U.S. Pat. No. 4,218,034 to Magill issued Aug. 19, 1980 and entitled “Industrial and urban airport complex with special cargo-handling facilities” discloses an airport complex comprising a main multi-level passenger terminal having peripheral gates for the enplaning and deplaning of passengers and cargo. A cargo building which is disposed in close proximity to the passenger terminal greatly shortens the time factor which usually is involved in transporting cargo to and from the passenger terminal. The airport complex is designed principally to accommodate ultra large aircraft of the jet-propelled type and novel facilities are provided for routing enplaning cargo on a priority basis from an arriving jet to a departing jet through cargo-handling facilities which are disposed within the passenger terminal, and also for routing enplaning cargo from the cargo building to a departing jet through the passenger terminal, likewise on a priority basis. Novel facilities are also provided for routing deplaning cargo from an arriving jet to the cargo building for various subsequent distribution, as, for example, inspection at a customs station, a sorting station, and breakdown to a flight departure as enplaning cargo via the passenger terminal, or as terminating cargo for remote delivery in the environs of the airport complex. A principal feature of such complex resides in the use of a towline cargo-handling system which cooperates with a series of power-driven cargo conveyors which, in turn, cooperate selectively with elevator mechanisms whereby both enplaning and deplaning cargo may be routed variously, the entire system being computerized for programmed control thereof. Provision is also made for the handling of baggage, mail, freight, and other items.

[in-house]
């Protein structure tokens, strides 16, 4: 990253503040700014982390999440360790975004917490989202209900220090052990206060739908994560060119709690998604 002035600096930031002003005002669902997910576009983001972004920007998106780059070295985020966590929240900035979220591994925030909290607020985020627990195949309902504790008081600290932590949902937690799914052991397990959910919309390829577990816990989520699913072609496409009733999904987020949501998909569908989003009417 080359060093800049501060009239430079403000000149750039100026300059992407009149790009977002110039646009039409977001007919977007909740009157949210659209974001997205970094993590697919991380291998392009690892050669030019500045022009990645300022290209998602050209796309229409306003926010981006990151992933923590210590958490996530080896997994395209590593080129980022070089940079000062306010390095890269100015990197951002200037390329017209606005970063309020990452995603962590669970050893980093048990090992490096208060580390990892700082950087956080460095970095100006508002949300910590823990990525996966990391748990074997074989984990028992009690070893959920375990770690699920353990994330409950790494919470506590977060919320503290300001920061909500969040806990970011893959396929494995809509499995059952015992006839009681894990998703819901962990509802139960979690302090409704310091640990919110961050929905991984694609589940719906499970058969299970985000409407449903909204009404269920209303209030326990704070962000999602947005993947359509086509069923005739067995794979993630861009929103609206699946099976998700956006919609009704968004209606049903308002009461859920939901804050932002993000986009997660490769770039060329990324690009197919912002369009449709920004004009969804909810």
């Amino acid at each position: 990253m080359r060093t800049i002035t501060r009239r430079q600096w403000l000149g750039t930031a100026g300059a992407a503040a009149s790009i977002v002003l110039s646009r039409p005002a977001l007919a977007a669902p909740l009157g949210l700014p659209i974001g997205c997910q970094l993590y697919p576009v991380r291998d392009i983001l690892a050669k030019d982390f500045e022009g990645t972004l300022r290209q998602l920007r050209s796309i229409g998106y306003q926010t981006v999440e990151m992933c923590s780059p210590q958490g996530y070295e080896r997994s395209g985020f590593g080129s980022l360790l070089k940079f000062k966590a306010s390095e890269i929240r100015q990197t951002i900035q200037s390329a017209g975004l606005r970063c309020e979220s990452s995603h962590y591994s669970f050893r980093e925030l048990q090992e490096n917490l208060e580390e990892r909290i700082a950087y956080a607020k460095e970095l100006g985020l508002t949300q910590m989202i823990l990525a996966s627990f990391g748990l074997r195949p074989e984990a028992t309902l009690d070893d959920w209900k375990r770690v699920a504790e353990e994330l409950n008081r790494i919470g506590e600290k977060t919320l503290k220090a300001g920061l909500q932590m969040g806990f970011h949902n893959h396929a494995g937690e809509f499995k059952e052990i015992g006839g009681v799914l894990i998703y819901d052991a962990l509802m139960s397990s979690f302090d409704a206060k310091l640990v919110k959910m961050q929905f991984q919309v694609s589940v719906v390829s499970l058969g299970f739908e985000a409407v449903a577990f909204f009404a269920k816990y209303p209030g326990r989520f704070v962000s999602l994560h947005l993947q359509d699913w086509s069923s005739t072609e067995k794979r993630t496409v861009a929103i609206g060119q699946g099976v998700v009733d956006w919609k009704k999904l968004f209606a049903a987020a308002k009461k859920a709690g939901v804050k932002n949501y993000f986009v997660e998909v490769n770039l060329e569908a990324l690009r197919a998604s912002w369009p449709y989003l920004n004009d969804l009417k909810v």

U.S. Pat. No. 5,398,635 to Tellington issued Mar. 21, 1995 entitled “Floating airport” discloses a floating airport that consists of a multiple-deck structure floatingly supported by a plurality of independent hulls removably attached to the underside of the structure. A system of propulsion jets is provided on all sides to permit the motion of the structure in any desired direction relative to the water. The anchoring of the structure is achieved by dynamically monitoring the horizontal position of its center of gravity and by utilizing the propulsion system to avoid any significant movement with respect to a predetermined location. The structure is allowed to rotate approximately around its vertical axis in order to align the runways with the prevailing winds and minimize the winds' impact on its stability, and any translational motion of the center of gravity of the airfield with respect to the water surface is minimized. As a result of this position control strategy, the structure is prevented from ever acquiring significant linear momentum in spite of its large mass and its position can be continuously controlled with relatively minor adjustments that are within the capability of its propulsion system.